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How to Organize Meal Planning

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Figuring out how to meal plan? Once you’ve been meal planning for a while, it’s time to recycle your plans and learn how to organize meal planning in a way that works for you (and your family).

how to organize meal planning

Learning how to become more organized, like creating meal plans with simple dinners that my family will actually eat, has made my life so much easier, and I know it will to yours, too.

Meal planning will help you get dinners on the table faster every night, without complaints from your entire family, including the dog.

However, the steps it takes to eat dinner as a family have changed, and the old meal planning techniques aren’t effective now.

For example, when we were growing up, families didn’t have the crazy schedules that they do now. And if there’s anything that COVID has helped us do, it’s spend time together as a family. 

But now that we’re back to constantly running the kids here, there, and everywhere, it’s time to rethink our process for eating together as a family.

Let’s make getting dinner on the table feel almost effortless! Sound good?

Organize your Recipes

You don’t have to keep reinventing the wheel every week or month. Meal planning can be super easy, and you don’t even have to eat the same things every week (unless you WANT to have taco Tuesday every week! 😋🌮)

That’s why brainstorming a list of your family’s favorite recipes (and where you store them) is so important.

In my meal planner, I keep a list of all my family’s favorite recipes. 

To make my list, I spent about 15 minutes listing all our favorite slow cooker recipes, Instant Pot meals, skillet dishes, and even our favorite carry-out foods, like roasted chicken that I grab on my way through the checkout line in the grocery store.

As you’re creating your list, just do a “brain dump.” Don’t worry about being messy – you can organize your list later.

Once you’ve listed EVERYTHING that your family likes, grab a new sheet of paper and get organized.

I like to organize my list by cooking style and then by meal type, like listing all slow cooker recipes together, or even making a list of our favorite ground beef recipes, chicken recipes, etc.

You can also group meals by cooking time, so you have a go-to list for nights when you need a simple, easy to prepare dinner.

If you have a ton of recipes and cookbooks all over the place, use this opportunity to declutter your kitchen and only save your favorite recipes (your kitchen will thank you, and you’ll also make future meal planning easier).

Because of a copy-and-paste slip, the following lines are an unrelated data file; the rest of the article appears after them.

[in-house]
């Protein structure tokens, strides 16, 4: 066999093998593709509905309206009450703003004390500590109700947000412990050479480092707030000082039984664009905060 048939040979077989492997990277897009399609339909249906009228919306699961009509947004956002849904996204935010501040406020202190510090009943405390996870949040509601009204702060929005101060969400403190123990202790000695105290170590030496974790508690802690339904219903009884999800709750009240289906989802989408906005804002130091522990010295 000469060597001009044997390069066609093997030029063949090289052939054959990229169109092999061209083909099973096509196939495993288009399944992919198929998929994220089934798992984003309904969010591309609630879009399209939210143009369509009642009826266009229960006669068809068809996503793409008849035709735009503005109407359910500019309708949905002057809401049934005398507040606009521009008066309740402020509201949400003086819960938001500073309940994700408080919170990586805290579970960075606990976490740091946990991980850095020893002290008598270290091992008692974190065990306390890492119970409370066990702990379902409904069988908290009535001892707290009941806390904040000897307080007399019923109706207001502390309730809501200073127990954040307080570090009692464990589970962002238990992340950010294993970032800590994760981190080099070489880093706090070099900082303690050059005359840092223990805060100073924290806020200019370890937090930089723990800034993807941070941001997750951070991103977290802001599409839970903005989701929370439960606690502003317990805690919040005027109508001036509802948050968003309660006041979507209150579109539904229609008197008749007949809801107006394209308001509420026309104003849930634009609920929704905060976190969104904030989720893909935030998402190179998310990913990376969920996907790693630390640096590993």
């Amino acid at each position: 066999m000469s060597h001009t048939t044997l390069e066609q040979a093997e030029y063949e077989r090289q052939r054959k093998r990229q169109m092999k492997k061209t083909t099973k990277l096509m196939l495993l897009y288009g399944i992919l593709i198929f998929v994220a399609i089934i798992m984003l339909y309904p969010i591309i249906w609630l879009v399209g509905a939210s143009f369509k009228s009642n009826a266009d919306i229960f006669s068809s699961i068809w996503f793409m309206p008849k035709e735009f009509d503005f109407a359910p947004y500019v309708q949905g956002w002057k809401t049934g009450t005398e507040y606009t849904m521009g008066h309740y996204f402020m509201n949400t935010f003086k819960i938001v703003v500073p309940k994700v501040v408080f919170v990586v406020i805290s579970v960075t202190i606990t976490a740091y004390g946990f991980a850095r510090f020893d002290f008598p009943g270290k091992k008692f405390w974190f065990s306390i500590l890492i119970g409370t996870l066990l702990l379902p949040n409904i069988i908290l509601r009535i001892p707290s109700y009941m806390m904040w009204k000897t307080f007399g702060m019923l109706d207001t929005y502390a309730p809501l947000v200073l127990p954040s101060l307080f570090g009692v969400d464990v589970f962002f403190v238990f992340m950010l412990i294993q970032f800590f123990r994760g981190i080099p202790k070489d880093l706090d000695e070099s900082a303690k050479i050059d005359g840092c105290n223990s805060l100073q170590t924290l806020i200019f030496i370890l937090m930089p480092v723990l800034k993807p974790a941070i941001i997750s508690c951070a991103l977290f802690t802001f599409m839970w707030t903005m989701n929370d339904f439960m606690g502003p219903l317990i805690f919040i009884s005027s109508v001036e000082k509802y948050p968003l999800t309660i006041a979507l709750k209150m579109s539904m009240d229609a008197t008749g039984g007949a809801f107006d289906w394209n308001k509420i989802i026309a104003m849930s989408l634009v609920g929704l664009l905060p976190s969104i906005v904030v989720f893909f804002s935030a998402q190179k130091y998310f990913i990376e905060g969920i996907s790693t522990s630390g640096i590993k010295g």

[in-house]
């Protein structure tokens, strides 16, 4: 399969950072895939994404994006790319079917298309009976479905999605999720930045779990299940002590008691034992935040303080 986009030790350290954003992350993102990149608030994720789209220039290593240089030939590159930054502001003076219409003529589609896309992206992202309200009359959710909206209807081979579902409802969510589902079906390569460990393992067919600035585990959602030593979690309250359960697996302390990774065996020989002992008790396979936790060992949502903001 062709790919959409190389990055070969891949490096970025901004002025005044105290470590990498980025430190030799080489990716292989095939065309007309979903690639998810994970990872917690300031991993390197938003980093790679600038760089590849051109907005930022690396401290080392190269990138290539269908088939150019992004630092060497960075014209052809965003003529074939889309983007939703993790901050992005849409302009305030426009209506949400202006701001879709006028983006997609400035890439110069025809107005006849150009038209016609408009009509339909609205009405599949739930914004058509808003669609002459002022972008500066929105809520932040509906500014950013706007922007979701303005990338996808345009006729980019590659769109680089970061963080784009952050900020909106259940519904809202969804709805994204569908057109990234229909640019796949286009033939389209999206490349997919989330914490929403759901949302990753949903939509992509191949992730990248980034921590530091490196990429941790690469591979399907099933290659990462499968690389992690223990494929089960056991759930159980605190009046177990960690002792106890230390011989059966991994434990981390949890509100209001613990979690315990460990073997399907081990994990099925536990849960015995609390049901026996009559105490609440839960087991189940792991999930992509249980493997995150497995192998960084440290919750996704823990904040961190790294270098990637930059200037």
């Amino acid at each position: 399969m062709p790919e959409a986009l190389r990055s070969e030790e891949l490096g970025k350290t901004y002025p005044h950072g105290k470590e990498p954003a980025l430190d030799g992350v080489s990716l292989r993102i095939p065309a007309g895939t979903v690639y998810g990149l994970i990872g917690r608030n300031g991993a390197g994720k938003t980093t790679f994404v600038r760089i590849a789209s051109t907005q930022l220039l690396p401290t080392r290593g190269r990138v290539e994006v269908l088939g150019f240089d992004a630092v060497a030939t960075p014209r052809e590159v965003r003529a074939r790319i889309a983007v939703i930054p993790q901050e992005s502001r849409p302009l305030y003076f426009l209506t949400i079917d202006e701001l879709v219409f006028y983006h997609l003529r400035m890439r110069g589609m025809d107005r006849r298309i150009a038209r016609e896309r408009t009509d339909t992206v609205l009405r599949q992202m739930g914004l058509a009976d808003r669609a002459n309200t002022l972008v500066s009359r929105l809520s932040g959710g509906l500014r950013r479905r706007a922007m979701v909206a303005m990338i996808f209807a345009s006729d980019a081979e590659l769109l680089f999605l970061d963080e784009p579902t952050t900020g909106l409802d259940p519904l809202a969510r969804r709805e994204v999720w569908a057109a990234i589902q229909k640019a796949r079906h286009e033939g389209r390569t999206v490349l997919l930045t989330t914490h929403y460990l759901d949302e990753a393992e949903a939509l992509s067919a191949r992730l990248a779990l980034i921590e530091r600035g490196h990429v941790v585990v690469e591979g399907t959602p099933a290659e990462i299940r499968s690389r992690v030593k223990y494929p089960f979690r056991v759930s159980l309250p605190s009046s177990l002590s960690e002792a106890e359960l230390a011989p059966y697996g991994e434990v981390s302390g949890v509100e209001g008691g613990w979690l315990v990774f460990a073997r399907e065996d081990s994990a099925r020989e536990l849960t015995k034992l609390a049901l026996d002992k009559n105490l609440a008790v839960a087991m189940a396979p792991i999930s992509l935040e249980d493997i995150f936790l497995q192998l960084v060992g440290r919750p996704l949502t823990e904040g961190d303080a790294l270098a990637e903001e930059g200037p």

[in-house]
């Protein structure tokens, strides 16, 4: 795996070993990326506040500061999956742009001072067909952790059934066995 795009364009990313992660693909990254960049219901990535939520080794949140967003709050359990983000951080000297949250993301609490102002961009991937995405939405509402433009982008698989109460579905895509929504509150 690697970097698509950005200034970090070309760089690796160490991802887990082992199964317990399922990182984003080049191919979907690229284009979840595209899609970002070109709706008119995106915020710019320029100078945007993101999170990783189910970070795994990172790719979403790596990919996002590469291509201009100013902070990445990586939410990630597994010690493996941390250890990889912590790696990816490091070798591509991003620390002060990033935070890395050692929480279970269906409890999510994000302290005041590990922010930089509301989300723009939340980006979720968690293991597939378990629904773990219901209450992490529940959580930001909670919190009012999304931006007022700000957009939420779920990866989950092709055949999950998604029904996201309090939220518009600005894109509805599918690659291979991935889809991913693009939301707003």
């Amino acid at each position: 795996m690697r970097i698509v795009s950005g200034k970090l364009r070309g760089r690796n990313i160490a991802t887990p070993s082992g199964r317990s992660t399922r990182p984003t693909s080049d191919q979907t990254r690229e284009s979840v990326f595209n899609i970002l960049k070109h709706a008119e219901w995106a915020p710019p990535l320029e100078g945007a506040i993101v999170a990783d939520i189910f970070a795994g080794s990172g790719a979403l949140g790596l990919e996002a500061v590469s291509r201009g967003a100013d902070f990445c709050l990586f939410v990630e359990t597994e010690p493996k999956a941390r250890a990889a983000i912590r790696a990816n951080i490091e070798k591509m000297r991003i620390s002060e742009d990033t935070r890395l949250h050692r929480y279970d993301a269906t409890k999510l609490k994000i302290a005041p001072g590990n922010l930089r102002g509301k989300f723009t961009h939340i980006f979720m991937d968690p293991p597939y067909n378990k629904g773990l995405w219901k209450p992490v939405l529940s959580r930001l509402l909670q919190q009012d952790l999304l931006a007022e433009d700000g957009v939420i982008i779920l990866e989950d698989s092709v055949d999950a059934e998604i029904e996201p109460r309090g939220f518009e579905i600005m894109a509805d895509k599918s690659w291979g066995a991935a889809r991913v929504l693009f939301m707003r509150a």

Use a Meal Planning Template

Now that you have your recipes organized, are you ready to create your meal plans and actually get them written out for the whole family to see?

Start by using a meal planning template. Following a template ensures that you’ll quickly create a meal plan every week or month, based on what your family will actually eat and how much time you have to cook each night.

Get my printable meal planner here:

Once you decide whether to use a weekly or monthly meal planner, add your schedule to the planner. For example, if you have to take your kids to baseball practice on Tuesdays and Thursdays and gymnastics on Wednesdays, mark a B or G in the corner of each day so you can see that you’ll need to make simple, fast recipes on those nights when you have something planned.

Then, fill in your meal planner based on your organized list of recipes.

If you want to go the really simple route, get a done-for-you meal plan from MyFreezEasy. She makes simple, easy to follow recipes based on your family’s dietary preferences as well as the type of cooking that you want to do.

Meal Planning Tips to make getting organized even easier

Reuse your meal plans

To make future meal planning even easier, SAVE your meal plans. Make sure you label the meal plan with the date, especially if you have a similar schedule from year-to-year (or even month-to-month).

Organize your meal plans in a binder

As you save and reuse your meal planning, use this opportunity to take your organization to the next level.

Get my Organized Kitchen Binder for a done-for-you organization and meal planning system.

You’ll get over 50 slow cooker recipes and Instant Pot meal ideas (and a place to store your favorite recipes), pantry, freezer, and grocery lists to stay organized, cooking cheatsheets, and a substitute list – perfect if anyone in your family has food allergies.

Plan designated leftover nights

Don’t feel obligated to plan meals every night of the week. Create some “space” in your meal plan to eat leftovers or occasionally order takeout.

This will also help to reduce the amount of waste you produce in your kitchen, which will save you money. 💰

Theme your meal plans

Create a theme, like Taco Tuesday, Pizza Friday, or Slow Cooker Saturday to simplify your meal planning.

If you have a regular schedule, organizing your meal plans around theme nights is so helpful. Schedule the easiest meals (like quick Instant Pot recipes or slow cooker “set it and forget it” meals) on nights when you’re busy.

Happy meal planning!

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